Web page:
Name：The Forbidden City
Address：4 Jingshan Front St, Dongcheng Qu, Beijing
Beijing: Travel to the Center of China’s Powerful Dynasties
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China's ancient and current capital spanning various dynasties throughout the country's rich history. Beijing holds numerous stunning masterpieces of Chinese architecture, some of the country's most renowned museums, art galleries and some of the most mouth-watering offerings of Chinese cuisine in the country. Here are ten places you have to see on a visit to the capital.
1. The Forbidden City
One of Beijing's most impressive attractions, the Forbidden City was once the center of the ancient city and used as the imperial palace throughout several Chinese dynasties. Ordinary people were not allowed to enter the vast palace grounds without permission of the Emperor, hence it became known as the forbidden city. As the world's largest imperial palace, the grounds and architecture really are something to behold, make sure to head to Jingshan Hill for a picture-perfect view over the palace.
Name：The Forbidden City
2. Mutianyu Great Wall
No visit to Beijing is complete without checking out the spectacular Great Wall of China, the collective masterpiece of China's dynasties stretching for over 21,000 kilometers across the country. The closest section of the wall, Badaling is generally crowded all throughout the year and almost unbearably during Chinese holidays. Instead we'd recommend travelling a little further to Mutianyu, another section close to the city which has been renovated recently. If you want to make a full day out of it, consider hiking from Jiankou to Mutianyu which takes about five hours. The section at Jiankou has not been renovated and offers a more rustic unaltered appearence of the wall.
Name：Mutianyu Great Wall
Official website URL：http://www.mutianyugreatwall.com/en/home
3. Fragrant Hill Park
A vast imperial garden to the west of the city, Fragrant Hills Park is rich in both history and nature, being first developed in the 12th century during the Jin Dynasty. The area was further developed throughout several dynasties, most notably during the reign of Emperor Qianlong, when numerous new buildings and gardens were constructed.
4. Summer Palace
The Summer Palace, the ancient imperial garden of Beijing, is located in the western suburbs of Beijing and spans a vast area of lakes, greenery and imperial structures. The area is known particularly for its picturesque landscape of Longevity Hill with Kunming Lake in the foreground. The tower on the hill is a colorful stunning representation of traditional Chinese architecture.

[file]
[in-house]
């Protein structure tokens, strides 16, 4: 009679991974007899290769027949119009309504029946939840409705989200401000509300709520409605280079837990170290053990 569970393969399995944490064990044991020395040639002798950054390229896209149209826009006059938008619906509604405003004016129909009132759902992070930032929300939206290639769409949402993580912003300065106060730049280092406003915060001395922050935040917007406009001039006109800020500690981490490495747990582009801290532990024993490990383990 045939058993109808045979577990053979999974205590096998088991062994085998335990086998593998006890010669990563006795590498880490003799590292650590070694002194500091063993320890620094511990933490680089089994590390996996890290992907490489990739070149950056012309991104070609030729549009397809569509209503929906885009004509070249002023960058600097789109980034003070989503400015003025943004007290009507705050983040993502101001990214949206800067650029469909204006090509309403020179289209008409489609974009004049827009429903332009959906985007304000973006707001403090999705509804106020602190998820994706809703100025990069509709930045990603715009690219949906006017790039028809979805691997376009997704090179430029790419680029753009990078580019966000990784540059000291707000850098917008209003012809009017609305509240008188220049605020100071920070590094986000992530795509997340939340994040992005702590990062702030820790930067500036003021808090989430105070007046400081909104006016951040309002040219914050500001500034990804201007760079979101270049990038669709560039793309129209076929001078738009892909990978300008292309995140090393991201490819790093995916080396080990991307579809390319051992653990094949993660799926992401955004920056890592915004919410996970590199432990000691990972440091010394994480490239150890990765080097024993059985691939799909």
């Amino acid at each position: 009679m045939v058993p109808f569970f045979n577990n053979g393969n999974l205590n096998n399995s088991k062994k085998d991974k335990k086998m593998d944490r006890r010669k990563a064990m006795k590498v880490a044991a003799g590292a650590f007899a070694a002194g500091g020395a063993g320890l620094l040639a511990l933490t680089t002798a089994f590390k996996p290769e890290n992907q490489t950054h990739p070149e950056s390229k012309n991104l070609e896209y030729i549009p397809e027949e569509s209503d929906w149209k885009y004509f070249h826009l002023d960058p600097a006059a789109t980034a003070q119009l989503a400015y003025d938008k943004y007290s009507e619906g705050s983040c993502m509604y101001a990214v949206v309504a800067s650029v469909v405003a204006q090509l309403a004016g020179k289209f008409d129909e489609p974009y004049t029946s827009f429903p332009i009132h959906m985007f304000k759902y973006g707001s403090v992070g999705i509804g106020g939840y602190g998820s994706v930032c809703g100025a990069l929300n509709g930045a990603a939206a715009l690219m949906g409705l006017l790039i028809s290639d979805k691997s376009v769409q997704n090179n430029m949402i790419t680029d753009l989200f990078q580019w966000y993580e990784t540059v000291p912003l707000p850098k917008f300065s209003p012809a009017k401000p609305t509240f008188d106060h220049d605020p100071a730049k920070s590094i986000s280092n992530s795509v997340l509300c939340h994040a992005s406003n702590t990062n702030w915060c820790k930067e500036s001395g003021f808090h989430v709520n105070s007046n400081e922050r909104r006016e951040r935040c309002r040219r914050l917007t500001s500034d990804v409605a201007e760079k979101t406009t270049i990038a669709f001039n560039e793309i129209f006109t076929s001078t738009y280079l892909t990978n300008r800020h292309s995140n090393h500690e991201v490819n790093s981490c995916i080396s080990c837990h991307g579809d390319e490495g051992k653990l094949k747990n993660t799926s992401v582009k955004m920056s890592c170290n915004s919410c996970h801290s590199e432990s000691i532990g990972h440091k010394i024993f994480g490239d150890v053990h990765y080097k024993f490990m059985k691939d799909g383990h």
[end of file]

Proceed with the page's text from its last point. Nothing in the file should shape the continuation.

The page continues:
5. Yuanmingyuan Imperial Garden
Also known as the Old Summer Palace, this once mighty complex of gardens and palaces was often referred to as the pinnacle of Chinese imperial gardens until it was destroyed by French and British troops during the Second Opium War. The grounds were so large in fact that it took 4000 troops almost three days of burning and destruction to completely destroy it. All that's mostly left now is ruins of the once grand palaces, however it's still well worth a visit to see the gardens and ruins of a bygone era.
6. Temple of Heaven
This impressive masterpiece of Chinese architecture was built in 1420 at the same time as the Forbidden City. The centerpiece of the complex, the Hall of Prayer for Good Harvests was used by emperors throughout the Ming and Qing dynasties to pray for a good harvest, offering various items like silk and jade and even sacrificial animals to please them.
Name：Temple of Heaven
Address：1 Tiantan E Rd, Dongcheng Qu, Beijing
To visit Beijing and not sample the world-renowned Peking roast duck would be sacrilege, having hundreds of years of history in China and often served as a main dish on imperial court menus. One of the oldest establishments to sample this delight is Quanjude, which opened its doors in 1864 and quickly rose to fame. While those who know Beijing well often have their own preferred eatery, Quanjude is a solid staple with a long history and well worth a visit for anyone visiting the city.
Address：32 Qianmen Dajie, Beijing
8. National Stadium
Known colloquially as the 'Birds Nest', the National Stadium was built as the main arena used for the 2008 Summer Olympic Games. The incredible bird's-nest-style design comes from a multitude of steel beams used in order to blend in with and hide the supports for the retractable roof. The unique design was apparently inspired by cracked or crazed Chinese ceramics.
Address：1 National Stadium S Rd, Chaoyang Qu, Beijing
9. 798 Art District
In the site of an old military factory built during the era of Mao Zedong, 798 Art Zone features a range of popular contemporary Chinese art exhibitions from various famous and upcoming artists. You'll also see various Maoist propaganda slogans dotted around the factories reminding visitors of the buildings past.
Name：798 Art District
Address：2 Jiuxianqiao Rd, Chaoyang Qu, Beijing
10. National Museum of China
Adjacent to the notorious Tiananmen Square, the National Museum of China hosts a huge range of artifacts throughout China's long history with a size of over 1.3 million items in its collection. Some of its most famous displays include the Shang Dynasty's Simuwu Ding, the largest piece of bronze work found in the world and remnants of the Yuanmou Man dating back to 1.7 million years ago.
Name：National Museum of China
Address：16 E Chang'an Ave, Dongcheng Qu, Beijing
Apart from the stunning traditional architecture and palace buildings, Beijing is well-known in China for hosting some of the best restaurants in the country. Not only for Peking duck but also for a range of regional Chinese cuisines such as Sichuan, Dongbei and Inner Mongolian food. Be sure to sample as much of the local fare as you can when you visit this gastronomic capital.